The well-being of our children is of utmost importance, and we strive to provide them with the opportunities to achieve their full potential. Streaming allows us to cater to differing needs. What we need to work on as a community is to reduce the stigma that is associated with less popular streams and programmes.
  It is not, as suggested by Ms XIA Jing Fang in her letter "Must kids be branded like cows?"(ST March 5), that the Ministry of Education and schools "are quick to blame parents for students' behavioural problems and academic inadequacies, and quick to take credit in media reports of educational achievements".
  Stress often comes from a mismatch between expectations and achievement. Parents can have a very positive influence on the stress levels of their children if they understand their children's potential and limits, and work closely with schools to encourage and support them.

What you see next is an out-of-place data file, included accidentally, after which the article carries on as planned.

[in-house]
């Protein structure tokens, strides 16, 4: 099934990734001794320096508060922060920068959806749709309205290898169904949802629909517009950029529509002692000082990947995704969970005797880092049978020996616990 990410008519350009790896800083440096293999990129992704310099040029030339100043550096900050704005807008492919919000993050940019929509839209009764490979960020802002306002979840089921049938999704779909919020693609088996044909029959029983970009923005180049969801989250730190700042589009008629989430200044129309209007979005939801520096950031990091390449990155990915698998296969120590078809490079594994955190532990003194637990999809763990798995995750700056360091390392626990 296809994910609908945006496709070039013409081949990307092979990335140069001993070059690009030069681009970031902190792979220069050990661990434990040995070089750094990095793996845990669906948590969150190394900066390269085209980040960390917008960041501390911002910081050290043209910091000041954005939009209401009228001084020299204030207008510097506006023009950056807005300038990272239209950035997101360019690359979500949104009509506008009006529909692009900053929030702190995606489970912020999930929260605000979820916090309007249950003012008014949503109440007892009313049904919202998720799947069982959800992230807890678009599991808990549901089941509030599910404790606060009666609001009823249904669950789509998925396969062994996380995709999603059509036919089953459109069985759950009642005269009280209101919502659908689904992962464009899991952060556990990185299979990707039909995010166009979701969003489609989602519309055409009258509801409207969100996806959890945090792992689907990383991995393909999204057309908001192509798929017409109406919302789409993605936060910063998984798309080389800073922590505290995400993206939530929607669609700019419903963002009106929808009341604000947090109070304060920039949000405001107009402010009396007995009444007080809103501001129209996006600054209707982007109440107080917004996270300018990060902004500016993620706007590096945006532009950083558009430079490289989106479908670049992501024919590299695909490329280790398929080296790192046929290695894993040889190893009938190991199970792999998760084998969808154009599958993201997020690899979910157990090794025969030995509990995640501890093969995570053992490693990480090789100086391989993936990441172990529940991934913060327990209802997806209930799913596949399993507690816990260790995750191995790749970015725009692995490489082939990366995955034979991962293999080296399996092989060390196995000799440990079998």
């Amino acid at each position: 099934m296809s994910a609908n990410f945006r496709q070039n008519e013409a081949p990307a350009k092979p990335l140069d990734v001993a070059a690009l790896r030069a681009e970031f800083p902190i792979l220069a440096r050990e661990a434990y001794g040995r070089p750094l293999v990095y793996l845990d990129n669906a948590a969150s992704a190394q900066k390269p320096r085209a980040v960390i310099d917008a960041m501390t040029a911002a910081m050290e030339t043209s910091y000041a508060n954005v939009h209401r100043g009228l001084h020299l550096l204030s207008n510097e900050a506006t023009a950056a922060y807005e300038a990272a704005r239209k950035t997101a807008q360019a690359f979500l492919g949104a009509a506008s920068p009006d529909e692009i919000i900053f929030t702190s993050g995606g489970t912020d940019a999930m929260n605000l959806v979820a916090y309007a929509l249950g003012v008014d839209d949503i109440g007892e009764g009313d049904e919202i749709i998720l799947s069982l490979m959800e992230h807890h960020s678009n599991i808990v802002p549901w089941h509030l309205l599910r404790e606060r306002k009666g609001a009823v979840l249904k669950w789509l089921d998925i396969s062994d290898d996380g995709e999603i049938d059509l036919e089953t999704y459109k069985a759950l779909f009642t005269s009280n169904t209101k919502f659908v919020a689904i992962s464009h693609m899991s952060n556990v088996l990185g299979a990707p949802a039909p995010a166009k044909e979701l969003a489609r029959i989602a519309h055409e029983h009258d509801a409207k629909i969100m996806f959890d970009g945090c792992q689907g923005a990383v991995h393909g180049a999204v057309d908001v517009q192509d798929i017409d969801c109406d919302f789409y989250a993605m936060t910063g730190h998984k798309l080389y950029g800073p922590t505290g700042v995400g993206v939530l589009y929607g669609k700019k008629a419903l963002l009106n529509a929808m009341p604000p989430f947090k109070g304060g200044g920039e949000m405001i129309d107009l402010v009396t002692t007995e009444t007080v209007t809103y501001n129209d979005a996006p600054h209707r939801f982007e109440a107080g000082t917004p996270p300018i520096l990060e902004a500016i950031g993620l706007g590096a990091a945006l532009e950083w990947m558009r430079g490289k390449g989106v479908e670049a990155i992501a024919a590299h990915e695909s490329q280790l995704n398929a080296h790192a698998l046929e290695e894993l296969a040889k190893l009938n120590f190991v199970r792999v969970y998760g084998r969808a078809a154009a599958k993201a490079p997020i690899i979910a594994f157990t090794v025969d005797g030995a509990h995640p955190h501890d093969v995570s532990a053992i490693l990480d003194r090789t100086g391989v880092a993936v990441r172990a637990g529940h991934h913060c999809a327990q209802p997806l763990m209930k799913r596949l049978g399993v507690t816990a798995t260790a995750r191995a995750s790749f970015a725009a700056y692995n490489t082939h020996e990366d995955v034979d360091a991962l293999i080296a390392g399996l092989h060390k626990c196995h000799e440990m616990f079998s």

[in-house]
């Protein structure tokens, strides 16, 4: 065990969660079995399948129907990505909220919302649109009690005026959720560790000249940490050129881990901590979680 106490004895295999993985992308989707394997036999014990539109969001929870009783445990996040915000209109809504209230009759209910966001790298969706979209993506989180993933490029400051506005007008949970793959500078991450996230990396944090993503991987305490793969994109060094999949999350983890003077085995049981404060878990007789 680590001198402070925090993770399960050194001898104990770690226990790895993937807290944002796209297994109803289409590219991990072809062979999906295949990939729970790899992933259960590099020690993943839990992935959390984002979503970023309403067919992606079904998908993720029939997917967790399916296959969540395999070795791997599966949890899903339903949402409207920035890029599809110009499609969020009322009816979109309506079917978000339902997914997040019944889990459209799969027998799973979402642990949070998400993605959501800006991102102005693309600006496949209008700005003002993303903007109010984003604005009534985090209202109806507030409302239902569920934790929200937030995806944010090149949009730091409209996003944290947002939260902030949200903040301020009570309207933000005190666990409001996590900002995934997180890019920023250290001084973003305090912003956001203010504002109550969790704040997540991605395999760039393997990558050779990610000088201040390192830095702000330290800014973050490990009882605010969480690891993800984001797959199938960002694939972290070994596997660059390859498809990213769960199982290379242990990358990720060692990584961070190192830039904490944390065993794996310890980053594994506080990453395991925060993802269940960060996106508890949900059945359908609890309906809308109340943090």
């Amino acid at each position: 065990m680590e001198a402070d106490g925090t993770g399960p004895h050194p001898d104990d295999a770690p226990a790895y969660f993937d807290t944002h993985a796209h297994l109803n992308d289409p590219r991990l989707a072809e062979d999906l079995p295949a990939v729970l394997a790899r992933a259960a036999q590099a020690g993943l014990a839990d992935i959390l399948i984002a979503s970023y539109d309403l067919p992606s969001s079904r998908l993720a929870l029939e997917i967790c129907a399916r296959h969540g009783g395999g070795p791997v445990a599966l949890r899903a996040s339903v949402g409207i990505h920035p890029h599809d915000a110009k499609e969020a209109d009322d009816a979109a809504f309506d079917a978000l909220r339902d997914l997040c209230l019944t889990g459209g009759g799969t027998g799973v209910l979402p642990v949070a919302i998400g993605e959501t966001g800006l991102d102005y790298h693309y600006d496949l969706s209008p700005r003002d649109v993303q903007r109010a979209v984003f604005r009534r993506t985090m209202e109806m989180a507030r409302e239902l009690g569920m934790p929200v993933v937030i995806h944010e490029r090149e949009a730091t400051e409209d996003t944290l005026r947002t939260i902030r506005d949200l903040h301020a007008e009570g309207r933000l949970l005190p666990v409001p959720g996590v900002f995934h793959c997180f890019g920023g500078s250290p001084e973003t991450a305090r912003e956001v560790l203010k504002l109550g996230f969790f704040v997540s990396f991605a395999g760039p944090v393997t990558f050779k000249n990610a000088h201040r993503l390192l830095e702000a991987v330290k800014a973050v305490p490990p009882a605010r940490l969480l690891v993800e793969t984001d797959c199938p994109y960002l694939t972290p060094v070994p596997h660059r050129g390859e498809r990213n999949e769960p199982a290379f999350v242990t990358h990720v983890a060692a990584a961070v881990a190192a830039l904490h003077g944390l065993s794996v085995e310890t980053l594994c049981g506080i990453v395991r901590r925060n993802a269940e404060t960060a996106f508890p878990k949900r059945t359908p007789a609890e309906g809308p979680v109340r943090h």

On the part of the ministry, we have always emphasised the importance of interlocking factors that have helped to keep educational achievements high: Strong parental and societal support for education, clear policies backed by effective implementation, dedicated teachers and school leaders, and high access to resources (including IT resources).
  Education is our investment in the future. It is a venture in which schools, parents and the community work together to create opportunities for all to be the best that they can be.

PHOON LEE CHAENG, Director (Planning) MOE